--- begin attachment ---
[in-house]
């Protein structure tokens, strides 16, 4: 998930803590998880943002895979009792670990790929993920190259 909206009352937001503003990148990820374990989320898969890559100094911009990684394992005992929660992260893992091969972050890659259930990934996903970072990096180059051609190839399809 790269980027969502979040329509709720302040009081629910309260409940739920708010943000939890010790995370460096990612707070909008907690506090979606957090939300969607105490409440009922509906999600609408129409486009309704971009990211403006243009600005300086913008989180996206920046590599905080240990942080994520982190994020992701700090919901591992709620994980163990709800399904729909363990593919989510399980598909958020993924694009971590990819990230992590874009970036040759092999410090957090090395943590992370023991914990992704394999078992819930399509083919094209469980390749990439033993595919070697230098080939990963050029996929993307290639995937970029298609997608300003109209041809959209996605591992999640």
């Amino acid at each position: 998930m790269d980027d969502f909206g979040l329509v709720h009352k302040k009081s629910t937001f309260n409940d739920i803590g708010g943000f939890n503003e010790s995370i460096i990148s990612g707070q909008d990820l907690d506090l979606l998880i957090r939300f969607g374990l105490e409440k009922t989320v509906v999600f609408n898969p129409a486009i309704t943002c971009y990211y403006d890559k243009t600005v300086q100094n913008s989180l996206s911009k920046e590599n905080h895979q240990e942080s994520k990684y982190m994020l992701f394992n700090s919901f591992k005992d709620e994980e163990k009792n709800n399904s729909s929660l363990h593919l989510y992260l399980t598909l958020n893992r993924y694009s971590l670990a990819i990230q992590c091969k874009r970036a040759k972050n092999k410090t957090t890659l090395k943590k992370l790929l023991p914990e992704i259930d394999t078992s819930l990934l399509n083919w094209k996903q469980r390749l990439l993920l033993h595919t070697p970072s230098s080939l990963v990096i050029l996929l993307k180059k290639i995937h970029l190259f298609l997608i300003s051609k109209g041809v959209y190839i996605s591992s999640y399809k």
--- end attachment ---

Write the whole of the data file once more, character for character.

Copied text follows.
[in-house]
């Protein structure tokens, strides 16, 4: 998930803590998880943002895979009792670990790929993920190259 909206009352937001503003990148990820374990989320898969890559100094911009990684394992005992929660992260893992091969972050890659259930990934996903970072990096180059051609190839399809 790269980027969502979040329509709720302040009081629910309260409940739920708010943000939890010790995370460096990612707070909008907690506090979606957090939300969607105490409440009922509906999600609408129409486009309704971009990211403006243009600005300086913008989180996206920046590599905080240990942080994520982190994020992701700090919901591992709620994980163990709800399904729909363990593919989510399980598909958020993924694009971590990819990230992590874009970036040759092999410090957090090395943590992370023991914990992704394999078992819930399509083919094209469980390749990439033993595919070697230098080939990963050029996929993307290639995937970029298609997608300003109209041809959209996605591992999640």
């Amino acid at each position: 998930m790269d980027d969502f909206g979040l329509v709720h009352k302040k009081s629910t937001f309260n409940d739920i803590g708010g943000f939890n503003e010790s995370i460096i990148s990612g707070q909008d990820l907690d506090l979606l998880i957090r939300f969607g374990l105490e409440k009922t989320v509906v999600f609408n898969p129409a486009i309704t943002c971009y990211y403006d890559k243009t600005v300086q100094n913008s989180l996206s911009k920046e590599n905080h895979q240990e942080s994520k990684y982190m994020l992701f394992n700090s919901f591992k005992d709620e994980e163990k009792n709800n399904s729909s929660l363990h593919l989510y992260l399980t598909l958020n893992r993924y694009s971590l670990a990819i990230q992590c091969k874009r970036a040759k972050n092999k410090t957090t890659l090395k943590k992370l790929l023991p914990e992704i259930d394999t078992s819930l990934l399509n083919w094209k996903q469980r390749l990439l993920l033993h595919t070697p970072s230098s080939l990963v990096i050029l996929l993307k180059k290639i995937h970029l190259f298609l997608i300003s051609k109209g041809v959209y190839i996605s591992s999640y399809k």